Posts Tagged ‘choice’

An old Cherokee is teaching his grandson about life. “A fight is going on inside me,” he said to the boy.

“It is a terrible fight, and it is between two wolves. One is evil—he is anger, envy, sorrow, regret, greed, arrogance, self-pity, guilt, resentment, inferiority, lies, false pride, superiority, and ego.” He continued, “The other is good—he is joy, peace, love, hope, serenity, humility, kindness, benevolence, empathy, generosity, truth, compassion, and faith. The same fight is going on inside you—and inside every other person, too.”

The grandson thought about it for a minute and then asked his grandfather, “Which wolf will win?” The old Cherokee simply replied, “The one you feed.” (Cherokee legend)

This year has had nothing to do with twenty-twenty vision. Not yet. Perhaps recognizing dark and light within, can help root out the angry wolves inside me. May my flame be directed into light instead of uncontrolled, destructive fire.

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acrylic painting I made recently based upon a photo of a birch in Acadia Park in Maine

There’s a lot of difference between listening and hearing. (G. K. Chesterton)

The scene is a circle of young women. In the distant past. I am among the women as I admit I am close to despair.

“Look at the beauty of the trees in the yard,” one member advises. She spreads her arms as if she were Mother Nature enjoying her handiwork.

The scene she describes doesn’t lift me. I feel censured for embracing a less-than-perfect place. And the blue rug where I sit opens. Or at least it seems to open. I fall through. Hidden inside.

Later. Much later. I realize I couldn’t accept the glory because it wasn’t mine. It belonged to someone else. I’d been given a simple answer to a complex situation. An accepting nod would have been better.

Strange. I understand this after my ears needed amplification to catch the most uncomplicated conversation.

It is also strange that I am grateful for the depths because now I can recognize a natural gem and celebrate its worth.

The news advertises fear. With or without facts depending upon the source. A friend calls about her confusion. I don’t have answers. I listen…



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You may say I’m a dreamer, but I’m not the only one. I hope someday you’ll join us. And the world will live as one. ( John Lennon)

Fog, Sun, and Hope


Bare, black trees stand out inside a low cloud. Fog.

Headlights hide the vehicles they guide


until the cars arrive close enough to be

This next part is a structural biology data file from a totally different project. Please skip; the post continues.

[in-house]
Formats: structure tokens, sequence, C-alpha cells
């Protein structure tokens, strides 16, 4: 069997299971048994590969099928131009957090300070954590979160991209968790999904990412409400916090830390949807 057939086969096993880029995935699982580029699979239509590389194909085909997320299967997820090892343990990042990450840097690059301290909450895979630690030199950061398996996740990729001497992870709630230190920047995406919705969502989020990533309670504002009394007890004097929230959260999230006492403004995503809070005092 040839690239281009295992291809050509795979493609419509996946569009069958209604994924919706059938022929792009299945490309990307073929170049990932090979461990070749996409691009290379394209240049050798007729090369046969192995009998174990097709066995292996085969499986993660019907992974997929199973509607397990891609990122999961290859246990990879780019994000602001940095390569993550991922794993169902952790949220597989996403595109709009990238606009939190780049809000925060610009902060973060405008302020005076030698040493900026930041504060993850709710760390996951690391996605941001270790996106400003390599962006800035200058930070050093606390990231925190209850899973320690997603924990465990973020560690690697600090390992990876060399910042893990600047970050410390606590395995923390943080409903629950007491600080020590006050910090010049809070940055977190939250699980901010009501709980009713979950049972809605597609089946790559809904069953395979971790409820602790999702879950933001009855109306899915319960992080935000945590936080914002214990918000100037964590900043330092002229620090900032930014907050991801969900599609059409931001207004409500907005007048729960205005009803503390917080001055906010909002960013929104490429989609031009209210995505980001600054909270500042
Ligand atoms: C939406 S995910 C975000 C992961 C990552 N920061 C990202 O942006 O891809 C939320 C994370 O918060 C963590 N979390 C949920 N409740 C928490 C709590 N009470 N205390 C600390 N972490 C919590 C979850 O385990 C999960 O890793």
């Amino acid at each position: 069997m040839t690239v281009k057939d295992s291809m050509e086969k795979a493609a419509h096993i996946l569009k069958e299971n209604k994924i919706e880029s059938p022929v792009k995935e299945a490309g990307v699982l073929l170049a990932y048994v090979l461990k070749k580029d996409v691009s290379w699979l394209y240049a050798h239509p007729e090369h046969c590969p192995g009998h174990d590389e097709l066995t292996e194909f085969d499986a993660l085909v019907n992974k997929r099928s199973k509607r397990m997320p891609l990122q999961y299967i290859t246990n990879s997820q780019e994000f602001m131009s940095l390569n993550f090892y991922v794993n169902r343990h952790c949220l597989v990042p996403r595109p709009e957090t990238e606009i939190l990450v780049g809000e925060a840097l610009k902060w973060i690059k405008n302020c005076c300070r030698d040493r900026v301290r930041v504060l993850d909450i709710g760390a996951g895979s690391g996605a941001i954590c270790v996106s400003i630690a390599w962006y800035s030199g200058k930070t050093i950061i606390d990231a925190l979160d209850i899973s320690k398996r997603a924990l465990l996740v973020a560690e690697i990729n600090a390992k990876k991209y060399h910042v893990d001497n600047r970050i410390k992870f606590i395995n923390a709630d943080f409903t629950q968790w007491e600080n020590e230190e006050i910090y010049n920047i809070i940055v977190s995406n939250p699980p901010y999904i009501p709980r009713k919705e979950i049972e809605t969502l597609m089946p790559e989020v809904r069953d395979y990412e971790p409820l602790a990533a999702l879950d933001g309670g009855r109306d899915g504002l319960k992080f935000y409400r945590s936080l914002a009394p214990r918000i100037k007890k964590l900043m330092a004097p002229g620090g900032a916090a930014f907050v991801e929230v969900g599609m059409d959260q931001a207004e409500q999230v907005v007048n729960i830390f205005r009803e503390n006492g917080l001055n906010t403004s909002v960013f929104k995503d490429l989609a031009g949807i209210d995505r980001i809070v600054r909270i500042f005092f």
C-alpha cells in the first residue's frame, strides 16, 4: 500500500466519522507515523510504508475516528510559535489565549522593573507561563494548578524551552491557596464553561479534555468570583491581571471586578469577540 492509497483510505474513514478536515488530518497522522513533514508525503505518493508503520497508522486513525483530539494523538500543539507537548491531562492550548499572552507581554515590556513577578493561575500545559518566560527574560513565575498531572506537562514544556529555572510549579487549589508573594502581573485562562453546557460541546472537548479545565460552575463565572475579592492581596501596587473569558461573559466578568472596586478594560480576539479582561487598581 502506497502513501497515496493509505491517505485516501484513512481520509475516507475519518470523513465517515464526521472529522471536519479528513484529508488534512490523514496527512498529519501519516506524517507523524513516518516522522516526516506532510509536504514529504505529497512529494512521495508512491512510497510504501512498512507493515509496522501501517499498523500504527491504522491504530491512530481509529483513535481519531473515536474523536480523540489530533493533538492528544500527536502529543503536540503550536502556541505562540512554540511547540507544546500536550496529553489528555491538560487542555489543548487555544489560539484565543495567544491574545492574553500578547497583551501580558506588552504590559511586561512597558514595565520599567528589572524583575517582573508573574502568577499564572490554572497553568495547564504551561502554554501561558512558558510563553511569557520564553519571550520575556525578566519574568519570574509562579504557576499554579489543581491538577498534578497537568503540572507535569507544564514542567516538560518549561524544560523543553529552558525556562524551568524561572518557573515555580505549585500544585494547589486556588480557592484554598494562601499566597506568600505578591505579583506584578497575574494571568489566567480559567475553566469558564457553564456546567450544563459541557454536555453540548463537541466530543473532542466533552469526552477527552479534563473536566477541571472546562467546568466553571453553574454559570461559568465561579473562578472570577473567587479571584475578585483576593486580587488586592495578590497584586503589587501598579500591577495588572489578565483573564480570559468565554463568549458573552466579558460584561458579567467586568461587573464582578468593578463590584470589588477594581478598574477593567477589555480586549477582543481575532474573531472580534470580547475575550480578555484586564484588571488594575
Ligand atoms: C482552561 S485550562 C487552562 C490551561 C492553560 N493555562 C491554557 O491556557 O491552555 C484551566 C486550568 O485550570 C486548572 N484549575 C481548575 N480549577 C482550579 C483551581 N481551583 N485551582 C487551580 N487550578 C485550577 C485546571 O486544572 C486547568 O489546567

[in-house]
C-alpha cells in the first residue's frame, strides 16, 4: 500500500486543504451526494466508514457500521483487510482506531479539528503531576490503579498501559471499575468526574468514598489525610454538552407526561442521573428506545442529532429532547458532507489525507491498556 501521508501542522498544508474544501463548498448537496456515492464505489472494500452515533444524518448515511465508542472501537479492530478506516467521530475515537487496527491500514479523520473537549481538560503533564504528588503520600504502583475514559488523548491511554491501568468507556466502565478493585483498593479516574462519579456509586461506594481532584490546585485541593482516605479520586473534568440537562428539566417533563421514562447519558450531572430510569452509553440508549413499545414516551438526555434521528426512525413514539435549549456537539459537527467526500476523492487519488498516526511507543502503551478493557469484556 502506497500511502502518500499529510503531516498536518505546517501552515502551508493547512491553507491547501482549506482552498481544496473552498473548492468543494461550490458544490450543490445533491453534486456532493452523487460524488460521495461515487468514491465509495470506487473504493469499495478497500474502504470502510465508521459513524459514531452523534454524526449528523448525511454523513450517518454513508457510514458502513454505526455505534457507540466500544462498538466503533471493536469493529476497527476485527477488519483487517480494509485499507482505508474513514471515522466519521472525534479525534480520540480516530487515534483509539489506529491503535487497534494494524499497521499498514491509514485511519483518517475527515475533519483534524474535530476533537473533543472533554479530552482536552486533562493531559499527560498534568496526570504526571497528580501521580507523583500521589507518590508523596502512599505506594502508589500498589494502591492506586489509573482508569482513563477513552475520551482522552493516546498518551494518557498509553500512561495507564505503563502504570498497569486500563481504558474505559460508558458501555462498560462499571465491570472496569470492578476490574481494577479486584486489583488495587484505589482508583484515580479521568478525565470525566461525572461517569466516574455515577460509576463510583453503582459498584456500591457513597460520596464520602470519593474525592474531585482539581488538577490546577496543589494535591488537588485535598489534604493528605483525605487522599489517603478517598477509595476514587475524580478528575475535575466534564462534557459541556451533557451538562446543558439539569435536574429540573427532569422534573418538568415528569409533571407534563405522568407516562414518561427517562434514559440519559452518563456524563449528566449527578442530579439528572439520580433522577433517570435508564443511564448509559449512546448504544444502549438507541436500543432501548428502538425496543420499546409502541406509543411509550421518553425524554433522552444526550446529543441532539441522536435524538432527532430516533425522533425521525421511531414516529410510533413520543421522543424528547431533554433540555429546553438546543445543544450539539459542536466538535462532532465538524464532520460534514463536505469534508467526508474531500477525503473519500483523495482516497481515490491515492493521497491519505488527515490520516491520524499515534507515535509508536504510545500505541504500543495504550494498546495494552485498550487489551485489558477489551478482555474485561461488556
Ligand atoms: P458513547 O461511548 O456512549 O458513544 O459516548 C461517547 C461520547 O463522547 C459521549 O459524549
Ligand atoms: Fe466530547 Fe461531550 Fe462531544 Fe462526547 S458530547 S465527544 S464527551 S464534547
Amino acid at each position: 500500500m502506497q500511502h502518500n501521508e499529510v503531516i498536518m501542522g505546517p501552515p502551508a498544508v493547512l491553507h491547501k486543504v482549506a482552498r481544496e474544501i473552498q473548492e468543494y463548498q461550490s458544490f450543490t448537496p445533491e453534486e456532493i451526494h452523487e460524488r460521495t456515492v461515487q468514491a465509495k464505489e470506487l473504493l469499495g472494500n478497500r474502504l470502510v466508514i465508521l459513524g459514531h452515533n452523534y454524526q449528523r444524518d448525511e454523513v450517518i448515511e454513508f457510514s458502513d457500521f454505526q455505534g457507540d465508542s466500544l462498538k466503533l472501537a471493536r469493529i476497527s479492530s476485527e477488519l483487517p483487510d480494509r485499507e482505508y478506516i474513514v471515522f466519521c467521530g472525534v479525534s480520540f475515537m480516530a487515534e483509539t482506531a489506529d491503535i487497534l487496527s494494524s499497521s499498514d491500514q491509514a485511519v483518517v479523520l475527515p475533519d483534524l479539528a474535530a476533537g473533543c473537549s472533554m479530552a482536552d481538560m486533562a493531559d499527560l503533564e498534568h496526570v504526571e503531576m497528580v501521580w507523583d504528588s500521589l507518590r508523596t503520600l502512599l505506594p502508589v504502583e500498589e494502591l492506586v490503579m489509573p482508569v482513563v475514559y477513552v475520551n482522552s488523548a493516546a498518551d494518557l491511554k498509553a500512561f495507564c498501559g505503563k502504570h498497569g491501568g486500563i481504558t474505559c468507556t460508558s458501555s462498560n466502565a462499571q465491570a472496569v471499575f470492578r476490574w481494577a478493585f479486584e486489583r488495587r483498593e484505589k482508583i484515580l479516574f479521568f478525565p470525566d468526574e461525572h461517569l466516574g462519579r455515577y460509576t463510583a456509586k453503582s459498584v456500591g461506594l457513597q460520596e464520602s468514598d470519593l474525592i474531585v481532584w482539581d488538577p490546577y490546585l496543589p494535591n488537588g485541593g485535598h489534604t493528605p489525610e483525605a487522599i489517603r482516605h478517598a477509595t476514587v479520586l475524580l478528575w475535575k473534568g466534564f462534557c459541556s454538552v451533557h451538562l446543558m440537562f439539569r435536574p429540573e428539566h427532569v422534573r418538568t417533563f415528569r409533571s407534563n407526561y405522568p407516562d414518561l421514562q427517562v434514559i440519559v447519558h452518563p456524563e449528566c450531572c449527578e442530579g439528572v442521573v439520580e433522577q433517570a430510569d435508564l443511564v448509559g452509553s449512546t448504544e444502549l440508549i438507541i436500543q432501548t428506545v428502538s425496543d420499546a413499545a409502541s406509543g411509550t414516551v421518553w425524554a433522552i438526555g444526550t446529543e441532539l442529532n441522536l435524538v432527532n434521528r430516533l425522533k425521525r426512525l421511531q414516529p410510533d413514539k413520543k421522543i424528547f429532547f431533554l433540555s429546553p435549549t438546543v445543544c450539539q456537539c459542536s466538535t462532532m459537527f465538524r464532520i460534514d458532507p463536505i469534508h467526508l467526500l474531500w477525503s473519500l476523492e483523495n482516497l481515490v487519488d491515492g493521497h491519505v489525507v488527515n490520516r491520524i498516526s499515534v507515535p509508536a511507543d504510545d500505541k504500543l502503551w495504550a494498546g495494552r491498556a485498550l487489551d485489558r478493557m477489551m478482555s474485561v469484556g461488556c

seen by other drivers.


In political fogs fact and factoid blur. Alternative facts,

lies that wear well-constructed masks. Fear wins.


Each lie repeats often enough to be used as beams for

followers. The mask asks people to scoff non-believers.


And the non-believers respond with taunts, point out stupidity,

lack of logic, inconsistency. A no-win war begins.


In the natural world, sun, blue, and clouds reappear.

Dead trees remain leafless. Headlights become optional,


a choice. Drivers can now see without them. Can eyes open

and human roots join for change? Must fog live in all seasons?


Or can sun live despite fog? As headlights point out need,

can drivers carry hope and respond with an ear instead of censure?


Yes, I hear where you stand, those who would

destroy the poor and give to the rich, but I disagree.


Peace for the world.

 Eventually. Please.


originally published in For A Better World



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There is no us and them; it’s an illusion. We are all human beings, and we all have a responsibility to support one another and to discover ways of wresting the power from the very, very few people who control all the cash and all the property. (Roger Waters.)

Amazing how lost I can feel even though I know exactly where I’m turning left and right. Three errands. Each simple and specific. And yet my thoughts travel as if my brain synapses have no connections. I want to save the world. It isn’t going to happen.

A red car turns ahead of me into the parking lot as a small boy sticks his head out the window. He is a handsome child. Mocha skin. Hair shaved to reveal a perfectly shaped skull. He returns inside immediately. I imagine the voice of the driver, probably a parent. “Get your seatbelt on right now, young man.”

Then I see the identical shaved hairstyle of a smaller boy. He is seated in the middle of the back seat. The red car is no longer a vehicle in a line of traffic. It is its own world. A mini-community that turns toward another part of the shopping center.

I don’t know the family. And yet a scene hits me. The earth from a distance. Made from easily delineated parts. Water. Land. And everything is blurred as if it had no mountain, valley, creatures, or specks of dust.

When one group of people has never interacted with another, notions develop without dimension, fact, or touch.

“I’m not prejudiced,” an unnamed white woman announces. “I just think all lives matter.” The rebuttal comes, “But is your life being threatened? Has it ever been threatened because your pale-peaches skin has too many freckles?” And the response is a cold stare.

Us and them. May these words become pronouns again and stay out of the judgmental realm. They are too easily used as weapons.

A wider worldview. It may be the only solution. Yet not an easy one.


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Every child is an artist. The problem is how to remain an artist once we grow up. (Pablo Picasso)



You laugh when I say Daddy and Uncle Steve were my babies. 

Pool water drips from our bathing suits

through the white plastic slats of our beach chair.

The dark puddles mimic gray shapes shifting overhead.

We sit wrapped in the limited safety of a gold beach towel.

I breathe the scent of your chlorinated hair as if it were medicine.

My embrace would save you from more than chill if it could,

make you a princess at the age of three. 


But I think of a chrysalis,

spared the struggle of opening its own cocoon yet denied flight.

I kiss you on the top of your dark, wet head

and tell you how wonderful you are.

I pray for your spirit to sing whenever gray clouds

meet inevitable dark patterns below.   

You giggle. Daddy and Uncle Steve. Babies.

It’s okay, Kate. You don’t need to understand.

Your small body curls next to mine.

I am in no hurry for you to grow up.

I have no idea how soon you will learn about loss.


That winter your friend slips under an ice-covered lake.

An accident. She’s critical. Her prognosis, unclear.

As the months pass and your birthday arrives

I prepare for your special dinner.

You come into the kitchen as I cook.

I expect you to ask about your presents.

Instead, you mention your friend,

in a coma now, a sliver of the child she once was.

I pray for her every day.

You appear unaware of the power of words larger than you are.

Your fresh four-year-old trust widens a chrysalis opening.

Gray skies shift overhead, bash the ground below,